Another fine philosophical piece. Too bad one can't rep blog posts.
[QUOTE=SuuT;bt96]Damn. That's better than my blog post, Aemma. :D
Ahh go on!............no I mean it, do go on! :p (I'm just being a brat dontcha know. ;))
Damn. That's better than my blog post, Aemma.
Apologies SuuT, I hadn't seen your comment until this evening. :)
Hmm to answer my own question, I would have to say at first blush, it depends on your point of view. But my gut tells me a veritable no.
The protagonist of your story appears to be having a conversation with his Shadow Aspect and is being challenged pretty much point blank as to whether or not he's been living his life or rather, as he's been more pointedly asked in a manner of speaking, has been 'doing life'. We find out that the protagonist hasn't been living despite the audience's assumed understanding that the protagonist had been 'doing life' up until Elizabeth's death, an assumed significant other in the protagonist's life. But this is the clincher in the end I believe, the audience's natural assumption that Elizabeth is actually significant; she is not, so indicates the Shadow Aspect by the very fact that he admits to not even knowing who Elizabeth is.
That Elizabeth is present or not (or ever was) becomes immaterial in terms of looking at the protagonist's awareness of Self: [I]a true lucid moment of enlightenment[/I] occurred for the protagonist (how lucky he is!), quite separate from the external realities of his life--indeed a great "a-ha!" moment that many (if not most) of us will not ever experience.
Inasmuch as one could even go so far as to characterise this Shadow Aspect as 'The Old Man'--Odin--himself, the environment is just right, isn't it? The sharing of a couple of drinks and the subsequent freeing of the mind and spirit allows the protagonist to have this very edifying conversation which leads to his special moment of insight.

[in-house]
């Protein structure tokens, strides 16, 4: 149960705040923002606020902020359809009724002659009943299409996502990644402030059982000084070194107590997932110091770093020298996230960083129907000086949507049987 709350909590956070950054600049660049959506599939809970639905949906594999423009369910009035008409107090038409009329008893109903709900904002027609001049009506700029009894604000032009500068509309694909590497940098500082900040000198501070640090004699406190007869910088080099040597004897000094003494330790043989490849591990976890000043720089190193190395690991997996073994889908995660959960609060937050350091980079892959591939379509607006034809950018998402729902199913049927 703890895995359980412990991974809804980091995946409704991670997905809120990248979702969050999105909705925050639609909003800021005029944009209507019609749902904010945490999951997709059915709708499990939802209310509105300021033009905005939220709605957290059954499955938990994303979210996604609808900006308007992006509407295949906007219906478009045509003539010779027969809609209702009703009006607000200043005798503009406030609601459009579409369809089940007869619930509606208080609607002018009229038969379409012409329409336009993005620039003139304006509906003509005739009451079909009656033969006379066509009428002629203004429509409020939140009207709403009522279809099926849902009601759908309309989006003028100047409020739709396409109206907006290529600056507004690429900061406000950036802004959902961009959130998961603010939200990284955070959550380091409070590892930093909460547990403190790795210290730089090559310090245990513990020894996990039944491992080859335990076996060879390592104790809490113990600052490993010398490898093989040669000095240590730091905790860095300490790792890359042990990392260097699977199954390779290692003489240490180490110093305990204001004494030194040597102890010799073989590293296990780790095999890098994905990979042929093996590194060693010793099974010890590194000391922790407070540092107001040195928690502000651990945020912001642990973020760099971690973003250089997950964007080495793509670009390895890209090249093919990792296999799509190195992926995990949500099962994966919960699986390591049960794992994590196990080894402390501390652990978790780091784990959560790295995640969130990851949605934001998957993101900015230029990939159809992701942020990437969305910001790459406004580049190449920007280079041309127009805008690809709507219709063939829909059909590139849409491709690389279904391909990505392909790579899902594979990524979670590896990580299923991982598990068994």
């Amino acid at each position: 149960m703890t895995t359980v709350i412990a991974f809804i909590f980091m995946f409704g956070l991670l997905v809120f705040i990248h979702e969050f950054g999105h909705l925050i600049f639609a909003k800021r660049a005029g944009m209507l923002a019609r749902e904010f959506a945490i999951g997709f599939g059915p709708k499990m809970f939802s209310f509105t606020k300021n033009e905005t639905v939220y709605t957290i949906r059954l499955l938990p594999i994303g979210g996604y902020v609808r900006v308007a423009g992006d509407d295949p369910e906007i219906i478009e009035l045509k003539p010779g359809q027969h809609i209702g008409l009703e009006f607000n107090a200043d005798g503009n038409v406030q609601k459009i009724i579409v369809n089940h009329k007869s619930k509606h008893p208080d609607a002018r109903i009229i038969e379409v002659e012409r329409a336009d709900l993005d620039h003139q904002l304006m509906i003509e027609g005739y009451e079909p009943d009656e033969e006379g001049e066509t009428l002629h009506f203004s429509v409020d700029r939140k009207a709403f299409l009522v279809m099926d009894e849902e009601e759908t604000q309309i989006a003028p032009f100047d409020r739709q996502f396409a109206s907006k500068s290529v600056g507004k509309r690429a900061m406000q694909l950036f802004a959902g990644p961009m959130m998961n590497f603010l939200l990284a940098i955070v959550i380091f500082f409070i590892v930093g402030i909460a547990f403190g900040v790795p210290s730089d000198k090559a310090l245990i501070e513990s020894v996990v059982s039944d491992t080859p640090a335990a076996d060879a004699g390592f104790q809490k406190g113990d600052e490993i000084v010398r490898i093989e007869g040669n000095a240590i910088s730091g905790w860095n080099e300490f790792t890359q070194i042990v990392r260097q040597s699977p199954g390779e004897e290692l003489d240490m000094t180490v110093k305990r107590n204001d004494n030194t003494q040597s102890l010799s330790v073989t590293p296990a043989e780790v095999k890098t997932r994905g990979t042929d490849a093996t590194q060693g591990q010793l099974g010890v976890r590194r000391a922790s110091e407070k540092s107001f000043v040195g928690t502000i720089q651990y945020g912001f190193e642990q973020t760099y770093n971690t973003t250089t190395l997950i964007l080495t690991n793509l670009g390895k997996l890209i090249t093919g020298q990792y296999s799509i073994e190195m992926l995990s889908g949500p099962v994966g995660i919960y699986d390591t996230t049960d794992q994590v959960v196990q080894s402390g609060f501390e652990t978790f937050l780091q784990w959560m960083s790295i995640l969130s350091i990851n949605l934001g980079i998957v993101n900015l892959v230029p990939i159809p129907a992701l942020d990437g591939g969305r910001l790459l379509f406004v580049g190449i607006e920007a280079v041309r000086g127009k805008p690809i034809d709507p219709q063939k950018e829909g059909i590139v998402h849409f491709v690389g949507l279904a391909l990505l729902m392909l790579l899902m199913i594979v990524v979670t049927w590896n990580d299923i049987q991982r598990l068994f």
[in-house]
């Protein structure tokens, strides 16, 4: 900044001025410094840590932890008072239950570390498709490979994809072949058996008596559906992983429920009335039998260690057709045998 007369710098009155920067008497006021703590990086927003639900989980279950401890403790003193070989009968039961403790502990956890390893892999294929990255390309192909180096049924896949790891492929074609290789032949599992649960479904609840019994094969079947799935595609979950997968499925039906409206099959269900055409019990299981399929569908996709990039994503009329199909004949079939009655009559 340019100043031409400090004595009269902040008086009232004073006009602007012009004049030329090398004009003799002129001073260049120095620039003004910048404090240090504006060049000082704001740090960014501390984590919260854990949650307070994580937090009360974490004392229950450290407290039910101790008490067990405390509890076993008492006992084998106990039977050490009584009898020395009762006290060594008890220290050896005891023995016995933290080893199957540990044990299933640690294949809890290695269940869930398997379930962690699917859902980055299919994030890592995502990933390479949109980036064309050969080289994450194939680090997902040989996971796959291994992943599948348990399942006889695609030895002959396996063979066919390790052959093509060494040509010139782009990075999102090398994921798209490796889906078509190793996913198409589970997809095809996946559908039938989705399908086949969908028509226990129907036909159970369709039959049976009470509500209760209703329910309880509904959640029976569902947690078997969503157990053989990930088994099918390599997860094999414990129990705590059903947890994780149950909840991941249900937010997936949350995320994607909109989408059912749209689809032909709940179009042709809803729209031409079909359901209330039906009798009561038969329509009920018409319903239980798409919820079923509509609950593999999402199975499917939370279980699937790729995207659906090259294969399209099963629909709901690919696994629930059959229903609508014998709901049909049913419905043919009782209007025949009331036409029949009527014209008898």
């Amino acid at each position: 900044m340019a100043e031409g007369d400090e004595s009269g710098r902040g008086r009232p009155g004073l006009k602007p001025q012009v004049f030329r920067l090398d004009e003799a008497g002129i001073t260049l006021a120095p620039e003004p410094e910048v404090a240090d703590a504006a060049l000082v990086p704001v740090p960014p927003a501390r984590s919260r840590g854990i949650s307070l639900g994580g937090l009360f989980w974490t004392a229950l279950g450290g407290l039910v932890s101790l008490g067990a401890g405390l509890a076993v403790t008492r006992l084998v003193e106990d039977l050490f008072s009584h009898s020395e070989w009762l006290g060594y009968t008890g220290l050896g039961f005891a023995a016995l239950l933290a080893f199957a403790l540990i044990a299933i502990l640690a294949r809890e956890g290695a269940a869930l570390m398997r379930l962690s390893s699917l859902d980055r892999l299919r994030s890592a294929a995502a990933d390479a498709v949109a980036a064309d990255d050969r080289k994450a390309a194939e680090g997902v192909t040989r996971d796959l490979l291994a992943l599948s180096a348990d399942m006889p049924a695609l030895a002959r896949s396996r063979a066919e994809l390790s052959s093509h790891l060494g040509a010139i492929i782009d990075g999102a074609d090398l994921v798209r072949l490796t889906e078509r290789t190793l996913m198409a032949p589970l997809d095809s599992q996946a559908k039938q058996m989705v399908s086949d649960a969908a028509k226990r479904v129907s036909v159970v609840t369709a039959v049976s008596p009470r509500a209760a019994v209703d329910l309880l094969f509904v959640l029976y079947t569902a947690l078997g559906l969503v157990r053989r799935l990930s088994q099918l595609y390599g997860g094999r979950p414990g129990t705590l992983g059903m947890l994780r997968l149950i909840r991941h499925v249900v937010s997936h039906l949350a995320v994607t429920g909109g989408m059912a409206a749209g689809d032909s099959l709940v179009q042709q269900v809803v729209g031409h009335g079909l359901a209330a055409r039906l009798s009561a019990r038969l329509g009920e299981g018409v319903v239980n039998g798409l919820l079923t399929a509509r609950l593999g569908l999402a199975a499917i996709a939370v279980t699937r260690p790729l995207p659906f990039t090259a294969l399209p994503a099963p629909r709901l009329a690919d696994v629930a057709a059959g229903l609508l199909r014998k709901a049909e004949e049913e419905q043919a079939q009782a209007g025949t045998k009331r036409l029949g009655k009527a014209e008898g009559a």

Therefore the catalyst is not the death of Elizabeth but the catalyst is that which has freed the protagonist's mind, the Spirit released through the imbibing of spirits as it were. ;)
Sounds like it was a damn good bottle of mead! ;)
And why the notion of the Shadow Aspect you might ask? The first sentence of your story is telling, I believe. The Shadow Aspect is the first character to speak and asks 'what is 'Real'?' One could possibly imagine a bit of the conversation leading up to the opening sentence: The protagonist has been having a conversation already with the Shadow Aspect and he finally tells him to shut up and tells it that it is not real, leading the Shadow Aspect to then answer...well, you know the rest of the story. :D It seems quite clear that the protagonist is having a conversation with a part of his Self, in this case, the slightly antagonistic, in-your-face Shadow Aspect.
Well there's a bit of a Jungian take on things anyway. Whether or not I'm in any kind of ballpark as to anything of true substance remains to be seen of course.
And your answer is?
Question is though is Elizabeth a necessary catalyst in order for self-awarenessness to develop in this chap or not? ;)